Alcoholic hallucinosis is a hallucinatory syndrome caused by alcohol withdrawal. These hallucinations usually are vocal and typically consist of accusatory, threatening, and/or critical voices directed at the patient.1 Patients with alcohol hallucinosis also may experience musical auditory hallucinations.7,8
CNS neoplasms can produce auditory hallucinations in 3% to 10% of patients.9 Hemorrhages and arteriovenous malformations in the pontine tegmentum and lower midbrain have been associated with acute onset of auditory hallucinations. The sounds typically are unformed mechanical or seashell-like noises or music.10
Patients with migraines rarely report auditory hallucinations. When they occur, they typically consist of perceived unilateral tinnitus, phonophobia, or hearing loss.
Common causes of auditory hallucinations
Middle ear disease
Inner ear disease
Auditory nerve disease
Temporal lobe epilepsy
Toxic metabolic disturbances
Dissociative identity disorder
Posttraumatic stress disorder
Source: Reference 1
Visual hallucinations manifest as visual sensory perceptions in the absence of external stimuli.11 These false perceptions may consist of formed images (eg, people) or unformed images (eg, flashes of light).12 Visual hallucinations occur in numerous ophthalmologic, neurologic, medical, and psychiatric disorders (Table 2).13
DSM-IV-TR lists visual hallucinations as a primary diagnostic criterion for several psychotic disorders, including schizophrenia and schizoaffective disorder,4 and they occur in 16% to 72% of patients with these conditions.14,15 Patients with major depressive disorder or bipolar disorder also may experience visual hallucinations. Visual hallucinations in those with schizophrenia tend to involve vivid scenes with family members, religious figures, and/or animals.16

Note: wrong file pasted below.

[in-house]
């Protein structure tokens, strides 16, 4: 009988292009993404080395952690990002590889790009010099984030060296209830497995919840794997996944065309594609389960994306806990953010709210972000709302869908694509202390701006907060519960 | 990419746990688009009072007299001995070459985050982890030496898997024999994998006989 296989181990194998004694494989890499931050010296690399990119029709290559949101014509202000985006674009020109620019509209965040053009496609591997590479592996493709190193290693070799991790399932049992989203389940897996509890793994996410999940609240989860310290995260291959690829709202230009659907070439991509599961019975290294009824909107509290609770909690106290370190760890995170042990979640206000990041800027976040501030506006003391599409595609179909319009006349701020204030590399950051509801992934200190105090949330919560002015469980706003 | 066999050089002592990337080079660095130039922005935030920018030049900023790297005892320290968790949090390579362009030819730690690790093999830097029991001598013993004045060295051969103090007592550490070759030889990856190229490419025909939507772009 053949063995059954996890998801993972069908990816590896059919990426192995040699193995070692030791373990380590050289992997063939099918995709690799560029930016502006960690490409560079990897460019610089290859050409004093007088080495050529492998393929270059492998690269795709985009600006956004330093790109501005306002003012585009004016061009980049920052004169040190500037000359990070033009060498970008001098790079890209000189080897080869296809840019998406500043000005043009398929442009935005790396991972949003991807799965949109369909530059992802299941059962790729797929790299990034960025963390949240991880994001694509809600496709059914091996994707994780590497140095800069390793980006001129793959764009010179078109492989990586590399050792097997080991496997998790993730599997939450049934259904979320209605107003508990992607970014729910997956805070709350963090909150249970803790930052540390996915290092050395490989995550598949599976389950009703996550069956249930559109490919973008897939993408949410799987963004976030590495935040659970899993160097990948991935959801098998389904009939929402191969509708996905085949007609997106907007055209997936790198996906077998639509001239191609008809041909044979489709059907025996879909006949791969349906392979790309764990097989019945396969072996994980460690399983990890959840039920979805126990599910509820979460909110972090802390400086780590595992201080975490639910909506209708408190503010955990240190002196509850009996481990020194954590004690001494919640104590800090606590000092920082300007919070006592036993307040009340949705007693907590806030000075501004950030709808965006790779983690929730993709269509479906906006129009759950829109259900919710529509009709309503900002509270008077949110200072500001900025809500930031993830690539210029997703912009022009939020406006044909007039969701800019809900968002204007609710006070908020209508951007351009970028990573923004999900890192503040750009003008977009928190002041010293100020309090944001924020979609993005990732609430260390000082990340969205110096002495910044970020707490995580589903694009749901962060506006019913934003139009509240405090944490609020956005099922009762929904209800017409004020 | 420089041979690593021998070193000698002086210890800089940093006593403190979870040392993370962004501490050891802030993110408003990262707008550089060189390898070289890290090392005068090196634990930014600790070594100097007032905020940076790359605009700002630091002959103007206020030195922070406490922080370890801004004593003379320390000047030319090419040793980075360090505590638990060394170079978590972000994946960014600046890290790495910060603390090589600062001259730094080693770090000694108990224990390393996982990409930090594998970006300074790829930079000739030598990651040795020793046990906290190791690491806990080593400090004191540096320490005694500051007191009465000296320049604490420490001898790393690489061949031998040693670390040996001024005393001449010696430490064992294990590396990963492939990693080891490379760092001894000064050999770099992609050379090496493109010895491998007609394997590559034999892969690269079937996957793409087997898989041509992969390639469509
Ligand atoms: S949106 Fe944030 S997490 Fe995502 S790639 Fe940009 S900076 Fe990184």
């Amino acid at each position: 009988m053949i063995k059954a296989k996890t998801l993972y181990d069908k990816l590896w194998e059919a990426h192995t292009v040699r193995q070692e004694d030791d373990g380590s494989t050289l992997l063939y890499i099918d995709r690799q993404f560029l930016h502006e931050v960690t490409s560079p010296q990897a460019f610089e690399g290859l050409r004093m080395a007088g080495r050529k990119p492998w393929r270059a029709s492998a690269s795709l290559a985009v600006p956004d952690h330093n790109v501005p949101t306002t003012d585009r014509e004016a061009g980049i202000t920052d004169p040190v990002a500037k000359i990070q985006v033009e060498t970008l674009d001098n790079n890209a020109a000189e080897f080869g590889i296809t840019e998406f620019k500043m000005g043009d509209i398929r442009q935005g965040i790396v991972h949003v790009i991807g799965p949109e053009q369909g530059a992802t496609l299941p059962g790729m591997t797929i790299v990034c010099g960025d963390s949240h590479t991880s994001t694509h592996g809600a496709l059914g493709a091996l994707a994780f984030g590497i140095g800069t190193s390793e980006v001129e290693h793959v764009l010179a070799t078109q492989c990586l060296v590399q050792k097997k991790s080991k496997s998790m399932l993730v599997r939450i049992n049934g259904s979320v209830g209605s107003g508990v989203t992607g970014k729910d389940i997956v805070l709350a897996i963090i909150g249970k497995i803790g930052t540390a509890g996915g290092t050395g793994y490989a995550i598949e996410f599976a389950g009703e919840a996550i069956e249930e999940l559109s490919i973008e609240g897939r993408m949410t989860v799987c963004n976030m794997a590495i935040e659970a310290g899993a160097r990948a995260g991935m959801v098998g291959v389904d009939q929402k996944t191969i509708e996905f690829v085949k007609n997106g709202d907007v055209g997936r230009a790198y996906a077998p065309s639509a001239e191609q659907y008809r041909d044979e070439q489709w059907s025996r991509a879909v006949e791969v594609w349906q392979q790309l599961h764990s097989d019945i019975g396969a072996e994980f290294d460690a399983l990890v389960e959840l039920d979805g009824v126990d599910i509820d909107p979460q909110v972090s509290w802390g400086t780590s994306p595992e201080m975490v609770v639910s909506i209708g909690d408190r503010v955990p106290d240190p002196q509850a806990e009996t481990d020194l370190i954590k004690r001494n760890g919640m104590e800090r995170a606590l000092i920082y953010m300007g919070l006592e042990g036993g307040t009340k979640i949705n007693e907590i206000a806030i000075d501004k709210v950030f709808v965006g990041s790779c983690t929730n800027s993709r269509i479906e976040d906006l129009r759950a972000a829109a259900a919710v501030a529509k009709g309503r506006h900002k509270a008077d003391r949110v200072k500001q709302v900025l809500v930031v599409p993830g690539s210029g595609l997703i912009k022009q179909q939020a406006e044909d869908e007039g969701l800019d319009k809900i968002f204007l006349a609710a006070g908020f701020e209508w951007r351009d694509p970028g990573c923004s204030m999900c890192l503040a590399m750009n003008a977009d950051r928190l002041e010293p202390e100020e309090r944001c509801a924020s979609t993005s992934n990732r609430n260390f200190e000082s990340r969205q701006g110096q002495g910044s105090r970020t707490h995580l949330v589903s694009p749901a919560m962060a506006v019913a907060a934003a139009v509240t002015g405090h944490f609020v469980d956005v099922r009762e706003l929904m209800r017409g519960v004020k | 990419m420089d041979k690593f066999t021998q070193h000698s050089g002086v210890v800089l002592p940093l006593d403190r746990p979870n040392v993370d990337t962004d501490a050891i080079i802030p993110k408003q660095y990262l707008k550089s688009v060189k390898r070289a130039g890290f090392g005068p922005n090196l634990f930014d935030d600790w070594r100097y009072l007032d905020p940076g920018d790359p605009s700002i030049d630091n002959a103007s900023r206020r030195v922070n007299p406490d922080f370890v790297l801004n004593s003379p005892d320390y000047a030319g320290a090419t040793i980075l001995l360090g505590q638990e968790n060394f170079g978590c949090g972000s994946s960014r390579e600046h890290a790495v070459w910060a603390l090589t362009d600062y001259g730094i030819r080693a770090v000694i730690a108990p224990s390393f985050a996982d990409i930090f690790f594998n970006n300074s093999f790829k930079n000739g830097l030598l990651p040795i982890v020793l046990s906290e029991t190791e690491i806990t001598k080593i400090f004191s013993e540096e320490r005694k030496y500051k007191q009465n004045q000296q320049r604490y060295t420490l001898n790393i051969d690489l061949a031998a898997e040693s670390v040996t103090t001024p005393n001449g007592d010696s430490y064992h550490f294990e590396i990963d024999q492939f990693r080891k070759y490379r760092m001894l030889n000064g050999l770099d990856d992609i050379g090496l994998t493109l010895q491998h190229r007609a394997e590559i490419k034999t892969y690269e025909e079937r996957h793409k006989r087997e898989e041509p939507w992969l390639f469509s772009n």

Delirium is a transient, reversible cause of cerebral dysfunction that often presents with hallucinations. Several studies have shown that visual hallucinations are the most common type among patients with delirium. Webster and Holroyd found visual hallucinations in 27% of 227 delirium patients.17
Delirium tremens typically is accompanied by visual hallucinations. Visions of small animals and crawling insects are common.18 Hallucinations due to drug intoxication or withdrawal generally vary in duration from brief to continuous; such experiences often contribute to agitation.19
Migraines are a well-recognized cause of visual hallucinations. Up to 31% of those with migraines experience an aura, and nearly 99% of those with aura have visual symptoms.20,21 The classic visual aura starts as an irregular colored crescent of light with multi-colored edges in the center of the visual field that gradually progresses toward the periphery, lasting <60 minutes. These simple visual hallucinations are most common; more complex hallucinations are seen more frequently in migraine coma and familial hemiplegic migraine.